Audemars Piguet Royal Oak Offshore Selfwinding Chronograph “End Of Days II”

You might have read it, but did you get a chance to let the news really sink in? The Offshore turns 30 this year. That’s three decades. Thanks to a healthy diet of regular facelifts, the watch managed to become a forever-young legend. During the watch’s lifetime, some iterations have gained legendary status. The Royal Oak Offshore “End of Days” reference 25770SN was one of them, and now that bold stainless steel PVD-coated watch now has a modernized successor. It’s the 43mm Audemars Piguet Royal Oak Offshore Selfwinding Chronograph in black ceramic with bright yellow details.

The Royal Oak Offshore “End of Days” reference 25770SN was a limited edition of 500 pieces. And one of them was on the wrist of Arnold Schwarzenegger in the 1999 movie End of Days. The big and black “ROO” for the movie star was a steel watch that received AP’s first-ever PVD coating. It was quite avant-garde at the time, even trend-setting. The watch in the movie (and also the 499 other ones that were not) featured a Velcro strap, a black dial with yellow Arabic numerals, a date display at 3 o’clock, and three sub-dials. And along with the 42mm case, the bezel, crown, pushers, and clasp were done in black PVD steel too.
Black PVD steel is not very 2023, but black ceramic is. And that’s why the homage to the original ROO “End of Days” is done in scratch-resistant, lightweight, anti-allergic, black high-tech ceramic. The new Royal Oak Offshore Selfwinding Chronograph is not just black, of course, there’s also a bit of yellow. You might know about my issues with the combo of black and yellow in watches. If you don’t, it doesn’t really matter. I will just stick to the facts and leave all the interpretation to you, the reader. Anyway, the look of the new ROO is bold, dynamic, and historically rooted. Also, the limited edition of 500 pieces is in line with the previous watch. The movement inside the new ROO, however, is very different from its historical counterpart. And that’s a good thing because the new creation features AP’s latest self-winding chronograph movement, Calibre 4401. That’s a fully integrated 12-hour chronograph movement with a column wheel, a vertical clutch, and flyback functionality. You can have a look at it through the window on the display case back. You might also notice the refined decorations, including Côtes de Genève, circular graining, sunray finishing, circular satin finishing, and polished bevels. And there you’ll also find the 22K pink gold rotor. The NAC process gave the oscillating weight an anthracite hue. It’s fair to say that End of Days was not the most warmly regarded film in the Arnold Schwarzenegger canon. “A head-on collision between the ludicrous and the absurd” was the verdict of film reviewer Roger Ebert on the 1999 movie that saw Arnie take on the devil himself in order to stop Beelzebub from spawning a master race of satanic followers. Still, Ebert’s two-star review was far kinder than the general consensus: the Rotten Tomatoes website gave the film an 11% rating. The Audemars Piguet Royal Oak Offshore proved similarly contentious at first. Designed by Emmanuel Gueit, who was just 22 at the time, the 42mm watch was considered gigantic when it was released in 1993. The biggest critic was the father of the Royal Oak, Gerald Genta, who famously burst in during the watch’s presentation to publically accuse Gueit of ruining his design.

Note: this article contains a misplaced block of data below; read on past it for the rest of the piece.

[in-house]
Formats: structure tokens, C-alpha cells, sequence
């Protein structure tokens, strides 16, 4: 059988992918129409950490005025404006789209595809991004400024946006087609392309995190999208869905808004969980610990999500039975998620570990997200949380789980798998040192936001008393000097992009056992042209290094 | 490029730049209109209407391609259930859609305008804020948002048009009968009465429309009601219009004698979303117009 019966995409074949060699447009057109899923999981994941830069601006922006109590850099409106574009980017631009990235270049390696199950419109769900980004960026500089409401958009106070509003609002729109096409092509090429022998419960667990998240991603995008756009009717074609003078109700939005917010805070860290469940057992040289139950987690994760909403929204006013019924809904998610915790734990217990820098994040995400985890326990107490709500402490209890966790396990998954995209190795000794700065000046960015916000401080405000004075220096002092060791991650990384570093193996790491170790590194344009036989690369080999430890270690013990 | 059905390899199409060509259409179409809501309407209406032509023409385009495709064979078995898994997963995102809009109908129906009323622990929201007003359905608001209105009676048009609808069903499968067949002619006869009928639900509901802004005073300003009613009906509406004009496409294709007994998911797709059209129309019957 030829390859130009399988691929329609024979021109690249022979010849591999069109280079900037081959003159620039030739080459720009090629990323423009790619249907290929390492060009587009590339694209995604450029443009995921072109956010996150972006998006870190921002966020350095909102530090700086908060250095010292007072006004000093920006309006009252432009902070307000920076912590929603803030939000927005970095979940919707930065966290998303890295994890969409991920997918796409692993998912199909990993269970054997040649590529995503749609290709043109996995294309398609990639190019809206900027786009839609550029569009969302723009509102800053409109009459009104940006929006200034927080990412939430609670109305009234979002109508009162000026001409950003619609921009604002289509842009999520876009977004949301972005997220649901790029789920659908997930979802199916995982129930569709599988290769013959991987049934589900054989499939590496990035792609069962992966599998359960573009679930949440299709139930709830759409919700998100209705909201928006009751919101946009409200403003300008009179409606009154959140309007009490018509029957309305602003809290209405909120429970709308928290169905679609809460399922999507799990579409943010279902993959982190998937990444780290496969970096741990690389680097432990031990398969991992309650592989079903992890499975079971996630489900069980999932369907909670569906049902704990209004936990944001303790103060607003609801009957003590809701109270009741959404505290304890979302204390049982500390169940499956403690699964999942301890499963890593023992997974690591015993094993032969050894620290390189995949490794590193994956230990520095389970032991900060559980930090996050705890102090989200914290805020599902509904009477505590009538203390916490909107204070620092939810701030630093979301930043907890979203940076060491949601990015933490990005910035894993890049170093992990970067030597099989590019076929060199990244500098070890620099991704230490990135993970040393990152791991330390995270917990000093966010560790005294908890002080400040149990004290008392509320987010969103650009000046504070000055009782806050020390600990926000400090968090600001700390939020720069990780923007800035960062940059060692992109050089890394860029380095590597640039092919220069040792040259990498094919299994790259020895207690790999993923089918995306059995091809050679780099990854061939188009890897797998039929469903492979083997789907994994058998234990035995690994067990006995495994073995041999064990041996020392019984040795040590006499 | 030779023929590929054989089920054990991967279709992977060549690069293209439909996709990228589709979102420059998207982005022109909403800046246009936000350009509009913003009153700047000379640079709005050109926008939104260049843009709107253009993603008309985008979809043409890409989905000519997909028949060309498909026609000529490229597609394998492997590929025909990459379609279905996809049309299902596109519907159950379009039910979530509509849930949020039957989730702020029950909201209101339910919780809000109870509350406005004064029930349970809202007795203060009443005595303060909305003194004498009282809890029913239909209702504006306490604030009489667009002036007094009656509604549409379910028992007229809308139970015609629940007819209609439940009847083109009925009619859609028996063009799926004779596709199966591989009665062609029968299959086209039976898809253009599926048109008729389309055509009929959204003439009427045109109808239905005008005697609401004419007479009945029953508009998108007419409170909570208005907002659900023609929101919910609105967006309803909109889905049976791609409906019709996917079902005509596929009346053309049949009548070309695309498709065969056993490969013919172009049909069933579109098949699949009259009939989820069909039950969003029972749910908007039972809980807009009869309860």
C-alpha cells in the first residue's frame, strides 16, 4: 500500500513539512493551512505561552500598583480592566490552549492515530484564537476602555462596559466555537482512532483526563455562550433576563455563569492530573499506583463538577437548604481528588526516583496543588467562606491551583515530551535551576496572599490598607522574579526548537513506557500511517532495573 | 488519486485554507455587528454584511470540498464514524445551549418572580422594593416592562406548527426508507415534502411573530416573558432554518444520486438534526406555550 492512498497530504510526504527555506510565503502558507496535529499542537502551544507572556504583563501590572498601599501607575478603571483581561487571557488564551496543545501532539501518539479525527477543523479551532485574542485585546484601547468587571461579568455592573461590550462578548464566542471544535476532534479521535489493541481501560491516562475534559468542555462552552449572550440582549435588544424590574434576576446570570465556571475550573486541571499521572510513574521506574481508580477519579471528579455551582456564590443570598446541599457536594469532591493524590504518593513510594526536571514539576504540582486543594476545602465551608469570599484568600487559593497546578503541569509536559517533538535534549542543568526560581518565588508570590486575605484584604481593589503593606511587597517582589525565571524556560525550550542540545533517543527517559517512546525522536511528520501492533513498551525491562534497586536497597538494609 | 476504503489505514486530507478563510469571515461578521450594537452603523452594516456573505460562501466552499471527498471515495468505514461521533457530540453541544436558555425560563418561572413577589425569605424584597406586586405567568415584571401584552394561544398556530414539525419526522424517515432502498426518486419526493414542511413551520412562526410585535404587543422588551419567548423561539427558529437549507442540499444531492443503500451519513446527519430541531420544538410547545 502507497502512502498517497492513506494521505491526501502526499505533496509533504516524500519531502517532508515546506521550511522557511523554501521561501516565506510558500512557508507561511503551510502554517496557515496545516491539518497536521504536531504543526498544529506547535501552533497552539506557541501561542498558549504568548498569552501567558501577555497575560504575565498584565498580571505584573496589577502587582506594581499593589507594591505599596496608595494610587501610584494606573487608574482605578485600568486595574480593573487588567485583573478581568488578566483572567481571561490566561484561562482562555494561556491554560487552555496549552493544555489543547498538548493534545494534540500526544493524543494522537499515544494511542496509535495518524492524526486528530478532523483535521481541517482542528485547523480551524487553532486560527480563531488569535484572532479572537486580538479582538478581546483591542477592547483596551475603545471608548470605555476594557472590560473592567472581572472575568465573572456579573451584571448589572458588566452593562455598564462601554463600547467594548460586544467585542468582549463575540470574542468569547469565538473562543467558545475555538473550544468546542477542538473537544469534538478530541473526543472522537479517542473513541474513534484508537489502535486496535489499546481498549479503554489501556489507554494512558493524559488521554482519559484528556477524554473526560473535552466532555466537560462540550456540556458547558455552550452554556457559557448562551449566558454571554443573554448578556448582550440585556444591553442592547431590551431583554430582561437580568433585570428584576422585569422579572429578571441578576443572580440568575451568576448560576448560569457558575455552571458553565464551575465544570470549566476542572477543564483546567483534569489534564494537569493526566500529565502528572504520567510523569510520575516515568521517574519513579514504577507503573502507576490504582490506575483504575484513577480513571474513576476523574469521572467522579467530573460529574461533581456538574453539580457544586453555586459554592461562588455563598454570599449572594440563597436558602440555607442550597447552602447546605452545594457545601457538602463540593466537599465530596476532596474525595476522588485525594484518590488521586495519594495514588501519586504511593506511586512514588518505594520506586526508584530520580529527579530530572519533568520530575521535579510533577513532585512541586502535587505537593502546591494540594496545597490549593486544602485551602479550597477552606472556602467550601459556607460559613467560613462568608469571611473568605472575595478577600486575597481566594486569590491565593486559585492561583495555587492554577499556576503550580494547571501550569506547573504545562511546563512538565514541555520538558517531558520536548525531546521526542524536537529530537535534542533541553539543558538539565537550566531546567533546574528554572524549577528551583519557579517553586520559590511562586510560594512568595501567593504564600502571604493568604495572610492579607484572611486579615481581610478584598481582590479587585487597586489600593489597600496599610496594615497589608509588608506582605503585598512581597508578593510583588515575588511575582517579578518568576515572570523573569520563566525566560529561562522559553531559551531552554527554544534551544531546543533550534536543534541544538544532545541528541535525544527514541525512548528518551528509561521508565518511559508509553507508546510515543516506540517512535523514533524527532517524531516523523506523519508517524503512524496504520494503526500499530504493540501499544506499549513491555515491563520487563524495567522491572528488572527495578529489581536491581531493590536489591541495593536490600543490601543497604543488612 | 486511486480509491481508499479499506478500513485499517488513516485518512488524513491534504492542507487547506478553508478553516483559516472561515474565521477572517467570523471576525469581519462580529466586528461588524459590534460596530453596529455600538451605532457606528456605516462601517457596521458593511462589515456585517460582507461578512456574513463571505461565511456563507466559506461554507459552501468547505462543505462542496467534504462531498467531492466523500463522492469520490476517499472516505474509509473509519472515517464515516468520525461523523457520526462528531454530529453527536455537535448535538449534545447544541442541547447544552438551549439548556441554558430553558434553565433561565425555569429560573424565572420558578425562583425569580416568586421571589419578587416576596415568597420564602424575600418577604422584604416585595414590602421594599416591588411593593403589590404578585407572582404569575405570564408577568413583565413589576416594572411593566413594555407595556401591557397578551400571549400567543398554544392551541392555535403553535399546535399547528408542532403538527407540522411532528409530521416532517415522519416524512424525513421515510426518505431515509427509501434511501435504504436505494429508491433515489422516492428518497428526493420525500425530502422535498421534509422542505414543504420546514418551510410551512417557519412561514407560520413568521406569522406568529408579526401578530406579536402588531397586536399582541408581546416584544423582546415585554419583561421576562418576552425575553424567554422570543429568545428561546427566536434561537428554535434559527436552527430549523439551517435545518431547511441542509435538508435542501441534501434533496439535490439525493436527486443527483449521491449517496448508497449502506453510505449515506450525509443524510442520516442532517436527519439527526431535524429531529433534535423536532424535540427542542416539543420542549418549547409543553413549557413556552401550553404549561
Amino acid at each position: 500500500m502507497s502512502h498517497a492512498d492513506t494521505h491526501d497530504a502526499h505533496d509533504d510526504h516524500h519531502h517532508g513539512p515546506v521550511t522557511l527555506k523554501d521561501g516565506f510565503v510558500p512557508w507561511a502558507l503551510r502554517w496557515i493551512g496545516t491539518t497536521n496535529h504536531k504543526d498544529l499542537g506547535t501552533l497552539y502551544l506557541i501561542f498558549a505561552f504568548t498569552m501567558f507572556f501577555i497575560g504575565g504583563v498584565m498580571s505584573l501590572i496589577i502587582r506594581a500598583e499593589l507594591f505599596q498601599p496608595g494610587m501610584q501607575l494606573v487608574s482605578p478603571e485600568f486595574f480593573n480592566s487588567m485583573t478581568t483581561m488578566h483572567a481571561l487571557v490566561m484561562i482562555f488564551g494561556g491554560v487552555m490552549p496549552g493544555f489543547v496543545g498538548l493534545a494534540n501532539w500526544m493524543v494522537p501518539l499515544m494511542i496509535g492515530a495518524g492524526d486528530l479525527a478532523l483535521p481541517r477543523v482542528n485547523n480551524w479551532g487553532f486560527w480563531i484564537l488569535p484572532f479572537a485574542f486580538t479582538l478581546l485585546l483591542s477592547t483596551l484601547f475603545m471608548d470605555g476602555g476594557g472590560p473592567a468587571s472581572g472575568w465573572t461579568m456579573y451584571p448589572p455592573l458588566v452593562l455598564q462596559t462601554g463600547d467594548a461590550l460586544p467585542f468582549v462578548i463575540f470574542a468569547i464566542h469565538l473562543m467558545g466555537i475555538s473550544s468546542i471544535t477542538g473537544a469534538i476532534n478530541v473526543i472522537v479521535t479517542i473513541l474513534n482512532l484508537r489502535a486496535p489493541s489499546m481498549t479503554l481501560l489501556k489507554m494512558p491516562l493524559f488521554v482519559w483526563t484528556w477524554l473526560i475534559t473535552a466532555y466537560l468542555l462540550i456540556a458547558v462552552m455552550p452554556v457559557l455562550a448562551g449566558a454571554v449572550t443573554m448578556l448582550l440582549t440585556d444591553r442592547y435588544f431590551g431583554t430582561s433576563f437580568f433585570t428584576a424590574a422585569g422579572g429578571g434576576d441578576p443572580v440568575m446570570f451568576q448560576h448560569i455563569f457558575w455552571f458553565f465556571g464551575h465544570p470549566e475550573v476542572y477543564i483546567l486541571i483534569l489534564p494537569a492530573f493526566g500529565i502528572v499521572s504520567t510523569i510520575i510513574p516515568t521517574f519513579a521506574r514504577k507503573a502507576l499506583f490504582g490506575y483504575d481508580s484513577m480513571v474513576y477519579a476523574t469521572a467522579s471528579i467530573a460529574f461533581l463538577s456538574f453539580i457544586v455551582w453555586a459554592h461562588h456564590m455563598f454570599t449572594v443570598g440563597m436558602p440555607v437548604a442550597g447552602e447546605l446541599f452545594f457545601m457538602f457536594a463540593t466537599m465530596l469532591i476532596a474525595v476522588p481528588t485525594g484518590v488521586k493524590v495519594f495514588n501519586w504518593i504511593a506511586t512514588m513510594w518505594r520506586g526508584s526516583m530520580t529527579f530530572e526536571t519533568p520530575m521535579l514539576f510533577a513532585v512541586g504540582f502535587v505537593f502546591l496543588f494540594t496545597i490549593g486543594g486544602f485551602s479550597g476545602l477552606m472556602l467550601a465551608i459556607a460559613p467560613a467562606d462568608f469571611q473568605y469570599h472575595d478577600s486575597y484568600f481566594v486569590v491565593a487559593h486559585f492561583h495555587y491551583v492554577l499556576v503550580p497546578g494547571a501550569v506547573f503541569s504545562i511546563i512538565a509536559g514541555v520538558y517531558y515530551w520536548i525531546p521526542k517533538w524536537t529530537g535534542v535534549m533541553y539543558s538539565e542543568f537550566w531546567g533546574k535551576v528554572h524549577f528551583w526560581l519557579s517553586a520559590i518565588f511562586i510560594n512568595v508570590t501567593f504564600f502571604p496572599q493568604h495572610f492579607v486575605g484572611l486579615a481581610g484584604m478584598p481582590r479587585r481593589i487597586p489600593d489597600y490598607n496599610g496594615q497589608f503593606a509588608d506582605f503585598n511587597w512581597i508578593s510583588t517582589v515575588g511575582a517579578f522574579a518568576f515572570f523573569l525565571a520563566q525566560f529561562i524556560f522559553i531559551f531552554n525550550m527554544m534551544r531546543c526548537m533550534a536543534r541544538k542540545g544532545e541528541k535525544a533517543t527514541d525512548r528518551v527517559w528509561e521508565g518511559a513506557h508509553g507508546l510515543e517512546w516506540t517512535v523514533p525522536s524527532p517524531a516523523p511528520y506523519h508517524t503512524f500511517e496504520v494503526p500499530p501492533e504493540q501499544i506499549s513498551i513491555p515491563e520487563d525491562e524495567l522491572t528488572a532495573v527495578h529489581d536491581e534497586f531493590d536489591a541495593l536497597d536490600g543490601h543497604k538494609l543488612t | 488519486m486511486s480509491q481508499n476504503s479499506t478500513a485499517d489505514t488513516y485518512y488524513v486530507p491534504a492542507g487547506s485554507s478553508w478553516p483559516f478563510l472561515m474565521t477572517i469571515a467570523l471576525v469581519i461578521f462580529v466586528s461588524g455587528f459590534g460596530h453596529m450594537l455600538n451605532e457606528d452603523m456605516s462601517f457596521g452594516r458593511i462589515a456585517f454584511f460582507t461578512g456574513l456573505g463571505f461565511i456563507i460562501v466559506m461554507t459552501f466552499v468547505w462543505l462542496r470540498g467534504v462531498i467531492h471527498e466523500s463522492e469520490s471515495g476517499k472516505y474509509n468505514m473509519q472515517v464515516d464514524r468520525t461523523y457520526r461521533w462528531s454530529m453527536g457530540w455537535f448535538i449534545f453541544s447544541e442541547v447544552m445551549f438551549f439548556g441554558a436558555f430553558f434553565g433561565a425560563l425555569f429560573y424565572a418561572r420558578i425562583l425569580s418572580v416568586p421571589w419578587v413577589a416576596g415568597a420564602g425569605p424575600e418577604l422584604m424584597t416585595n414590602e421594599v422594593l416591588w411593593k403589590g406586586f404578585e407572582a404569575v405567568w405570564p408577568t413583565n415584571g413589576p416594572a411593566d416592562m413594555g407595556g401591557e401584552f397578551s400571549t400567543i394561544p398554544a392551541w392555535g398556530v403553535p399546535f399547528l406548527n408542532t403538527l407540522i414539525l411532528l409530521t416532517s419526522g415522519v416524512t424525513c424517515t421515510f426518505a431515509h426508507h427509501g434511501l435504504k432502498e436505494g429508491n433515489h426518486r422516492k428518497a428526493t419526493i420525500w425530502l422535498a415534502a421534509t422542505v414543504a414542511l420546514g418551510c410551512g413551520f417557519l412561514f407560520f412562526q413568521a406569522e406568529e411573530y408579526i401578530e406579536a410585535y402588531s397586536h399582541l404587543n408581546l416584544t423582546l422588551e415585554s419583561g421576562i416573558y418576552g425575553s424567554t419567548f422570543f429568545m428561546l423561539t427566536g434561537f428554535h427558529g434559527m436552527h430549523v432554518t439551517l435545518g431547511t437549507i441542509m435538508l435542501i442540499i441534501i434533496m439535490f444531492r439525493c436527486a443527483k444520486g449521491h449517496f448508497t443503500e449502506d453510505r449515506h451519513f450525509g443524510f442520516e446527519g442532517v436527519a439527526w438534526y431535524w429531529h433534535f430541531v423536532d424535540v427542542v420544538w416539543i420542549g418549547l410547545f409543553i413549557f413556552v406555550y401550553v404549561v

Given the initial reception of both the film and the Offshore model, you wouldn’t hold out much hope for the product that linked the two: the Audemars Piguet Royal Oak Offshore “End Of Days”. Outside the world of mathematics, after all, two minuses rarely make a plus. Except the result turned out to be far more positive than expected. Limited to just 500 individually numbered pieces (it should really have been an allocation of 666), the Royal Oak Offshore “End Of Days” was one of the very first horological collaborations with a celebrity. As Francois-Henry Bennahmias says in the video below that celebrated the Offshore’s 25th birthday, Arnie made specific demands regarding the design: “The watch has to be black and I want yellow numbers,” he reportedly said. The result might not have been subtle, but that design coated in black PVD, makes the yellow hour markers and luminescent Arabic numerals leap out against the petite tapissiere dial. Here was a watch as big and as bold as the action-hero on whose wrist it would appear.

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